Iranian intelligence officials have linked a riot in Tabriz by thousands of ethnic Azeri Turks with "issues in Khuzestan".
The security services reportedly fired at the crowd killing up to 20 Azeris after demonstrators chanted slogans such as "Azeri people will not tolerate sufferings" and "Chehraganli, the hero of Azerbaijan", a reference Mahmudali Chehraganli, the leader of the Southern Azerbaijan National Awakening Movement (SANAM) which campaigns for self-determination of ethnically Azeri areas of Iran.
Speaking to the Iranian Students News Agency (ISNA), a local intelligence ministry official said: "the ones inciting unrest and vandalism [...] were all supported by foreigners." He also accused the US and Israel of seeking to incite ethnic disputes in Iran, saying: "Now that we are more united than ever, American and Israeli intelligence services have put Iran's ethnic issues on the agenda. Exploiting yesterday's move was in line with that."
The Azeri riot was sparked by a cartoon in a conservative Iranian newspaper in which the Azeri people, who comprise around a quarter of Iran's population, were caricatured as cockroaches.
The government closed down the newspaper for "creating divisions within the people", condemned the cartoon and arrested the cartoonist and one of the newspaper's editors who are now being held in the notorious Evin Prison where political dissidents are usually imprisoned.The regime has also arrested 54 Azeris on charges of vandalism. The police have vowed to arrest more accused of violence.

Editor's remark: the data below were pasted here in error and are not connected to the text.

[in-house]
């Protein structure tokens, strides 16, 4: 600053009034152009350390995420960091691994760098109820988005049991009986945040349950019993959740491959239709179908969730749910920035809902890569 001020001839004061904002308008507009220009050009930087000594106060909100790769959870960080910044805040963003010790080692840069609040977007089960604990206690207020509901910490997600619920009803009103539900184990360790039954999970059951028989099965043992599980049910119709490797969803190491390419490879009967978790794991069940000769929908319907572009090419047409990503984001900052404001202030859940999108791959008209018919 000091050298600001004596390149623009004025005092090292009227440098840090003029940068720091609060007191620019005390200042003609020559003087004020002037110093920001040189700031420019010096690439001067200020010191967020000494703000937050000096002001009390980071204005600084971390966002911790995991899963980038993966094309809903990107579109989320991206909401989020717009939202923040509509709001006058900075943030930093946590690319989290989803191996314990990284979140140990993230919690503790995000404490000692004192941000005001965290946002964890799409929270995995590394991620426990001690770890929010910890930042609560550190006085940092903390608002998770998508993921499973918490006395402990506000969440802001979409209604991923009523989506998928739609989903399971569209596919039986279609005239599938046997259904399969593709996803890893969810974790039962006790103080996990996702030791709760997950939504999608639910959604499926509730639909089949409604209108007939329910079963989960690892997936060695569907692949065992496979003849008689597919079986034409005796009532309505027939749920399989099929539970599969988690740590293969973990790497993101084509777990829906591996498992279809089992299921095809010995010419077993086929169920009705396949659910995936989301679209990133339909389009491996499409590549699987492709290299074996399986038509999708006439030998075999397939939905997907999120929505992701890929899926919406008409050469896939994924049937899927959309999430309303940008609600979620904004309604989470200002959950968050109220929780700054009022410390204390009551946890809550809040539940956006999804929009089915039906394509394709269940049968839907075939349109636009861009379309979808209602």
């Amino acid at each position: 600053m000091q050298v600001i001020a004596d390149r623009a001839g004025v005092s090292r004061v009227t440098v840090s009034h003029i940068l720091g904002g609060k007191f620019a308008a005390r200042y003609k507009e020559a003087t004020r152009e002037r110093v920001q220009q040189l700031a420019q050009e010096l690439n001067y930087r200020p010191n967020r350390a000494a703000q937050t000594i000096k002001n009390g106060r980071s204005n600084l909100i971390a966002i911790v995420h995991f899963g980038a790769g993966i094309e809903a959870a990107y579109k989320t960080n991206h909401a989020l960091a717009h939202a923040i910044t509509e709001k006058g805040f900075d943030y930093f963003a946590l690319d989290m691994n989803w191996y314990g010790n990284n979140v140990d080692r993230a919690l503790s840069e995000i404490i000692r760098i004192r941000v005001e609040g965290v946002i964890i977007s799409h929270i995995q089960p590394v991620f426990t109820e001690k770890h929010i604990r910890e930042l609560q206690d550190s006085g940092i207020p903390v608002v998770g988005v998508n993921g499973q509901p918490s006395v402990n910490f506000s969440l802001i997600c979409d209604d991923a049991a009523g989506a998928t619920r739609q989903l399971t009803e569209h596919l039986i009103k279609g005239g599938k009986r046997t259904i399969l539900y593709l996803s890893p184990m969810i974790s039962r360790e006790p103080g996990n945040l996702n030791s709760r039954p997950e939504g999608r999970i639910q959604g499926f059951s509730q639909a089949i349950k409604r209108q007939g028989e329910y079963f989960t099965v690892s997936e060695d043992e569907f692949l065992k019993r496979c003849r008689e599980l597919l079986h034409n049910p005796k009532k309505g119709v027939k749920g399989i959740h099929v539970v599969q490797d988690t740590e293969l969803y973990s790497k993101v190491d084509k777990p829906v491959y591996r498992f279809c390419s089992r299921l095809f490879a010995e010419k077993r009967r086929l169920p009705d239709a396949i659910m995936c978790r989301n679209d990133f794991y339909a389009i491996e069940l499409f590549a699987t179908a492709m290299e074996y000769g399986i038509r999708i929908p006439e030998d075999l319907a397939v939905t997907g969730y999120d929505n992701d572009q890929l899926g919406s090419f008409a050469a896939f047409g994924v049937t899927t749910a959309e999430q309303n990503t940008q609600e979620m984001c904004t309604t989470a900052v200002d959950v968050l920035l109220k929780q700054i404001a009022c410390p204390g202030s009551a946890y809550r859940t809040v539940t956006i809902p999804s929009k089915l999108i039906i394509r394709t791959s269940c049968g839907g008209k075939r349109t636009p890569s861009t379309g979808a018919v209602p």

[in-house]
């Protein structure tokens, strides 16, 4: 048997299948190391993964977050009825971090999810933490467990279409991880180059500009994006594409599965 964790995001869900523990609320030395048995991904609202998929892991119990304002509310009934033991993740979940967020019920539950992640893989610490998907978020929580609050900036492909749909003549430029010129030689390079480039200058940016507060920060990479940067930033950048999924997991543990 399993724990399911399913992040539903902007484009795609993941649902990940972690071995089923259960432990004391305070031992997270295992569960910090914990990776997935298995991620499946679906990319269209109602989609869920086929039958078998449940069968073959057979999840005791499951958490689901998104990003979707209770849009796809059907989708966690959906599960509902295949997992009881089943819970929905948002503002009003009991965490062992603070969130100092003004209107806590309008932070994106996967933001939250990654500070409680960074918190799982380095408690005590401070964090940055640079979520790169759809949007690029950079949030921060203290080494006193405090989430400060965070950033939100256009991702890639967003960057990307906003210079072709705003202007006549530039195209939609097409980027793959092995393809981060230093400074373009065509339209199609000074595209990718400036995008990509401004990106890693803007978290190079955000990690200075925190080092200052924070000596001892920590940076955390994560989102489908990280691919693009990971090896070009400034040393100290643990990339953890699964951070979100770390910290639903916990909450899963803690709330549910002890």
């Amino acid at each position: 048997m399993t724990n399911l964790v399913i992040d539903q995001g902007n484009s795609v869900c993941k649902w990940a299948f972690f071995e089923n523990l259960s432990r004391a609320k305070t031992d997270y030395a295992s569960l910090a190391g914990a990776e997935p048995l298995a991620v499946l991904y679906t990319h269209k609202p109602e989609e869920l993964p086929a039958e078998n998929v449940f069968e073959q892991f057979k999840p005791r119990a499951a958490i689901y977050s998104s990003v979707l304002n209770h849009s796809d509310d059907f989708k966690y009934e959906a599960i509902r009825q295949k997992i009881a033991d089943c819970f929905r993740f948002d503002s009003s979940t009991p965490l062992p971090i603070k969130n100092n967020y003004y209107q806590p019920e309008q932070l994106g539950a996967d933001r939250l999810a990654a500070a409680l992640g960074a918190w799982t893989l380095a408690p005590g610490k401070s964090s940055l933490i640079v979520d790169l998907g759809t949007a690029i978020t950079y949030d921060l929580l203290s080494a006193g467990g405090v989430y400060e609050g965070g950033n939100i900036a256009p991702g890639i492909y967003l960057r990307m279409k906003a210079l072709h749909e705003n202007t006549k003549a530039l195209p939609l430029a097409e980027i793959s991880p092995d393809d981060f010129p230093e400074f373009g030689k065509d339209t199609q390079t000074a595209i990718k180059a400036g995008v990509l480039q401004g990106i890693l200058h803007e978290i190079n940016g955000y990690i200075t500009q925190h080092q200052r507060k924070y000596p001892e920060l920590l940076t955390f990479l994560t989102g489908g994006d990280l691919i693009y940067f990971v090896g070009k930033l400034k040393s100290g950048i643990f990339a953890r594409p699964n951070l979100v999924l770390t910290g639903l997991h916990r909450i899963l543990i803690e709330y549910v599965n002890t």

The scale of the Azeri unrest has shaken the regime and forced it to take drastic action to quell the anger shown by Iran's second largest ethnic group. However, a ban on a weekly newspaper published in Iran's ethnic Azeri provinces was closed in March on charges of ethnic bias and of acting against national security. The banning of newspapers due to their protrayal of ethnic issues has inflamed ethnic divisions in Iran.
Ethnic Azeris are often subjected to ethnic slurs in Iran and the Azeri language is effectively banned in schools and restricted in the media. Although some of Iran's most senior religious and political leaders are Azeri, Persian culture and the Farsi language is imposed on the non-Persian minorities who make up at least half the country's population.
These include Ahwazi Arabs, Kurds, Balochis, Turkmen and other groups. Some regional ethnically Persian groups which have their own dialects and cultures, such as the traditionally nomadic Lurs, also hold grievances against the regime over its model of economic development which often leaves them marginalised.
The Iranian Azeri population is larger than the population of Azerbaijan, while Iran's Arab population, estimated at up to five million, is greater than the size of Gulf states such as Kuwait or the UAE.
Ethnic minorities are increasingly mobilised in their opposition to the government, with a large number of mass demonstrations and rising militancy seen in provinces such as Kurdistan, Balochistan and Khuzestan, which is the homeland of the Ahwazi Arabs.
The Ahmadinejad administration is keen to portray the growth of ethnic movements as a foreign plot, although it has refused to publish the evidence it claims to have linking ethnic movements to foreign governments.
Azerbaijan Cultural Society
Congress of Nationalities for a Federal Iran